Underwater Pyramids near Japan
Images shown here are from Izanamis City – Photo Library
A structure thought to be the world’s oldest building, nearly twice the age of the great pyramids of Egypt, has been discovered. The rectangular stone ziggurat under the sea off the coast of Japan could be the first evidence of a previously unknown Stone Age civilisation, say archaeologists.
The monument is 600ft wide and 90ft high and has been dated to at least 8000BC. The oldest pyramid in Egypt, the Step Pyramid at Saqqara, was constructed more than 5,000 years later.
The structure off Yonaguni, a small island southwest of Okinawa, was first discovered 75ft underwater by scuba divers 10 years ago and locals believed it was a natural phenomenon.
Divers located eight separate locations beginning in March 1995. That first sighting was equivocal – a provocative, squared structure, so encrusted with coral that its manmade identity was uncertain. Then, as recently as the summer of 1996, a sports diver accidentally discovered a huge, angular platform about 40 feet below the surface, off the southwestern shore of Okinawa. The feature’s artificial provenance was beyond question.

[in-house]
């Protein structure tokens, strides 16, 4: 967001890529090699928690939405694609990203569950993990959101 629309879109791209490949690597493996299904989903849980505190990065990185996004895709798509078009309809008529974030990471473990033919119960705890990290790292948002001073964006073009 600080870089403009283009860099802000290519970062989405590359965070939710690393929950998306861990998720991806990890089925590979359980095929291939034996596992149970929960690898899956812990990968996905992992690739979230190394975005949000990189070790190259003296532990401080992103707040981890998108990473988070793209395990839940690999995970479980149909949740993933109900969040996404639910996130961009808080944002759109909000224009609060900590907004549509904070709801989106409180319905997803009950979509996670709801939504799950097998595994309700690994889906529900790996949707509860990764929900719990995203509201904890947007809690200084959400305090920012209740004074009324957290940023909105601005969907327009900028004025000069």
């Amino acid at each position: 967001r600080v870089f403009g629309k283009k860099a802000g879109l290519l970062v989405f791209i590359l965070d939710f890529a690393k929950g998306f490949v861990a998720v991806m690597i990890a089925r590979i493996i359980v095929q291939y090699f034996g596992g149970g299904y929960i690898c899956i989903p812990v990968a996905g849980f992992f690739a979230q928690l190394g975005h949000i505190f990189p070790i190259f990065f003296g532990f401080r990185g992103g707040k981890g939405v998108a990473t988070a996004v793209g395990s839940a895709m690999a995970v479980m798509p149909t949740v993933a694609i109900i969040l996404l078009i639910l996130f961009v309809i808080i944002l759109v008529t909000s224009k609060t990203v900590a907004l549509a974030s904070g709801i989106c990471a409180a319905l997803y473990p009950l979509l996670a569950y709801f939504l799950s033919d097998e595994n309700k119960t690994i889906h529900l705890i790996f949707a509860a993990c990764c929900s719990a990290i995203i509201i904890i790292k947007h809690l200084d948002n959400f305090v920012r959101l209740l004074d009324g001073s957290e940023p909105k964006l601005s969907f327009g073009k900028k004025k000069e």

Widening their search, teams of more divers found another, different monument nearby. Then another, and another. They beheld long streets, grand boulevards, majestic staircases, magnificent archways, enormous blocks of perfectly cut and fitted stone – all harmoniously welded together in a linear architecture, unlike anything they had ever seen before. Clearly artificial and terraformed, these structures mimic other sites above ground on the islands of Japan. The last time these structures would have been above sea level and inhabitable was at least 10,000 years ago, before the end of the last ice age caused them to slip beneath the sea.